A Guide to Split Croatia (with day trips)
We first came to Split in 2015. After 3 visits, we decided we’d like to live here and in early 2017 applied for temporary residency. We ended up living in Split for 14 months. Besides one of the most incredible natural setting anywhere (of the places we’ve visited only Cape Town compares), its old town is a UNESCO site that dates back to the Romans. Even after all our time spent here we still always look around in amazement at the history around us.
In this guide you’ll find: 1) What to see and do in Split, 2) Organized Tours from Split, 3) Easy day trips from Split, 4) Accommodation in Split, 5) Restaurant recommendations, 6) a few general tips on travel in Split.
I’ll be constantly updating this guide based on recommendations and feedback. Please feel free to contribute anything that you may think is helpful to potential visitors to Split.
What to See and Do in Split
Visit Diocletian’s Palace (the walled part of the Old Town)
– See the Cathedral of Saint Domnius and its bell tower (recommended: go up the belltower)
– The Peristyle, ie Central Square, in front of the Cathedral and bell tower. There’s a famous Egyptian Sphinx
– The dome Vestibule where capella singers perform because of the acoustics
– The Temple of Jupiter.
– The 4 gates of the town: The Golden Gate to the north (you’ll see the famous statue of Grgur Ninski), the Iron Gate on the West (our favorite of the Gates), the Silver Gate on the East, the Bronze Gate in which you enter the underground of the palace (leads from the Riva right to the Central Square of the palace). You can take a tour of the cellars if you wish.
Related: Split or Dubrovnik?
– The City Museum which is located in the middle of the Palace
The Palace is actually quite small, you can walk from one side to the other in about 3 minutes. Take the time to wander around its small streets. Recommended: take a walking tour– there’s lots of very interesting history. Also popular is a tour of Game of Thrones locations around Split.
See the Old Town outside the Palace Walls
There are some pretty squares, impressive churches as well as some markets. Some highlights: Narodni Trg (beautiful square just outside the Iron Gate), Voćni Trg (another beautiful square entering the old town from the Riva), Trg Republike (square built around the red Venetian building at the end of the Riva), walk up Marmontova street up to the National Theatre, seeing the fish market along the way (in the morning). Visit the large vegetable market outside the Silver Gate (best in the morning).
The stretch in front of the palace lined with restaurants and bars. A great place to sit with a coffee or beer and watch the beautiful people as well as the views on the harbor. Note: we don’t recommend you eat here, can be pricey and the food disappointing. Best coffee: Café bar Fro, it’s the pretty Venetian style building on the passage to Voćni Trg (the beautiful Square I mentioned above). We also like the Olive Tree and Bobis (which also sells pastries).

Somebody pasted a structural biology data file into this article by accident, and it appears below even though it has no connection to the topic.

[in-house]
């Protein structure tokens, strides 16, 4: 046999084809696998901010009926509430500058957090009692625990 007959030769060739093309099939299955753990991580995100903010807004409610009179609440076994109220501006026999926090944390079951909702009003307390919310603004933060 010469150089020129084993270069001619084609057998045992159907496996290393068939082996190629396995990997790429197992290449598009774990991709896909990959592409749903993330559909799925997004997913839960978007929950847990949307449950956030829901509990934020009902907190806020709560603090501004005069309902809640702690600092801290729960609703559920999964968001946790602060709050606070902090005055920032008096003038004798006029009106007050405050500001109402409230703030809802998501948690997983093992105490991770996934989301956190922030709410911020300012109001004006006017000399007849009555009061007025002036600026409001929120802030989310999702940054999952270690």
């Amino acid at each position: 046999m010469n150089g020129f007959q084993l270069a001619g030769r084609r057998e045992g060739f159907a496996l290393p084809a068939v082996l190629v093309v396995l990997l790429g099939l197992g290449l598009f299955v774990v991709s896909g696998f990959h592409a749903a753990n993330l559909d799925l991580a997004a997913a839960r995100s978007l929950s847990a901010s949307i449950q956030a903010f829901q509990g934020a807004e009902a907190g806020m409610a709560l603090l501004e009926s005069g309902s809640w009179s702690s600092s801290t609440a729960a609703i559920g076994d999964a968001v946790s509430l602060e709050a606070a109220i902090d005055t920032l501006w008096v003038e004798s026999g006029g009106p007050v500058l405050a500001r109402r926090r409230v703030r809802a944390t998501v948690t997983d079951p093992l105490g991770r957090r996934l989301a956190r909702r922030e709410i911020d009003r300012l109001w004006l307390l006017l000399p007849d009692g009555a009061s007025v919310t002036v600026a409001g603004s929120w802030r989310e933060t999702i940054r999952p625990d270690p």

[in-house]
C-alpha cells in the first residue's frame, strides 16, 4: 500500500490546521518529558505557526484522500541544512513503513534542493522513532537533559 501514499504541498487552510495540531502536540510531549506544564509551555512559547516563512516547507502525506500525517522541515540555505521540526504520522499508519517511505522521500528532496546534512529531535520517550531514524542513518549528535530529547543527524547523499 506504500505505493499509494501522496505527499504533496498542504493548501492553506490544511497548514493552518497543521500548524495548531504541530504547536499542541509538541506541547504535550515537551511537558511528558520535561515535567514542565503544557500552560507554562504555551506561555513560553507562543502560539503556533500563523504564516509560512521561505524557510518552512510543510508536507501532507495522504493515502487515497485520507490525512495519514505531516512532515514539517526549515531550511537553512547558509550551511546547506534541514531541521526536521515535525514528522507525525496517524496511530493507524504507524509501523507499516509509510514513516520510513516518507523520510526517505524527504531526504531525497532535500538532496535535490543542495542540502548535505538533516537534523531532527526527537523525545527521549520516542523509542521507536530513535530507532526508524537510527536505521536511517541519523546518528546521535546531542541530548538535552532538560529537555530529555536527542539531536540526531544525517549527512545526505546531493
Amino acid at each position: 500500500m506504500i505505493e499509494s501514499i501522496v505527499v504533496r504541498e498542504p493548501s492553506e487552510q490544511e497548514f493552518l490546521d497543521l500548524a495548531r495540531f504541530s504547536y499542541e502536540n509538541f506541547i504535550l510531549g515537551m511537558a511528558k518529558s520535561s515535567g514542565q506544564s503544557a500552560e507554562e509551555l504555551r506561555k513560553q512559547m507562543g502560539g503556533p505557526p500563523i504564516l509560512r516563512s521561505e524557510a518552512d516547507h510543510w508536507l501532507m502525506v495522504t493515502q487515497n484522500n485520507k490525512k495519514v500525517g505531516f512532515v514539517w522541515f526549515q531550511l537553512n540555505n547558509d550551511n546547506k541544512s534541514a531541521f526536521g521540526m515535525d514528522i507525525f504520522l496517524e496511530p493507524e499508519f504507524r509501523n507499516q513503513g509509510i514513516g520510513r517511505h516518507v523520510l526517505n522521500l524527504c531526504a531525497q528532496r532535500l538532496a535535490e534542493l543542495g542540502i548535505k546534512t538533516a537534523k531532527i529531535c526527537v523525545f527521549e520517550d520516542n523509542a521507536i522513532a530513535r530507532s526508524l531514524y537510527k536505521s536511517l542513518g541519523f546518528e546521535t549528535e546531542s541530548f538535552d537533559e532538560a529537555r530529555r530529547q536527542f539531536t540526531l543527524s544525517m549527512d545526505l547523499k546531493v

The greatest views of Split are at the 1st lookout, an easy 10 minute walk from the Riva.
Walk up Sperun ulica (at the end of the Riva, where the church is) to get there. Marjan Hill is a large park and is a beautiful place to walk when it’s not too hot. There’s a 2nd lookout (where the flag is) which is another 15 minutes from the 1st lookout. There you can see 360 degree views of Split, Kastela (where the airport is), and towards Trogir. You get great views of the sea.
If you continue further into the park there are some impressive old churches built into the cliffs. I recommend taking this tour, they’ll show you everything there is to see on Marjan.
At the very end of the park is Bene beach which is actually the nicest and quietest beach in Split. You can take a bus (bus #12) there from the square at the end of the Riva (where the St. Francis church is located).
Walk the Seaside Promenade
You can walk the promenade all the way from the ferry terminal, past the Riva, and up past the marina where all the small boats are. Some great views of the harbor and city along the way and you’ll also see lots of bars and restaurants especially approaching the Marina. The thing you can always count on in Split are great views.
If you continue past the marina, you get to what looks like a fort at the end of the harbor. This is Sustipan Park. Nice green spot with a small church. Great views over the city.
Visit the Ivan Meštrović Gallery
Ivan Meštrović was one of the most famous sculptors in the world (the Grgur Ninski statue outside the Golden Gate is his) and you’ll see many of his works in this beautiful museum.
The closest beaches to the old town are Bacvice and Ovcice beaches. A little further, Znjan beach is also pretty. All get quite busy in the summer, with Bacvice being the busiest (mostly tourists) while many locals go to Znjan.
But the most enjoyable beaches in our opinion are in Marjan park where you’ll see many quiet beaches everywhere. Our favorite beach is Bene beach at the tip of Marjan Park. There you have shade, a nice bay (with sand), and views of the planes flying overhead. You can take a bike there (about 15-20 minutes from the old town ) or bus number 12 from in front of the St. Francis church (at the end of the Riva).
Note: most Croatian beaches are pebbly, not sandy.
What to do on a rainy day…
We had a great time going with friends to Split Time Escape Room. You’re given an hour to figure out a whole bunch of clues in the “Order of Da Vinci”- themed escape room. Lots of fun (we managed to do it in 58 minutes…)
Split’s airport (code SPU) is about 30 minutes from Split (45 minutes if you take the airport bus).
Below: We use CheapOair to find the cheapest and most flexible flights
Top organized Tours from Split
People coming to Split usually like to use the city as a base to do tours to the islands. One of the most popular tours is to the island of Hvar and to the Blue Cave(just off the island of Vis). Another is a catamaran cruise to the islands of Hvar, Solta and the Pakleni Islands.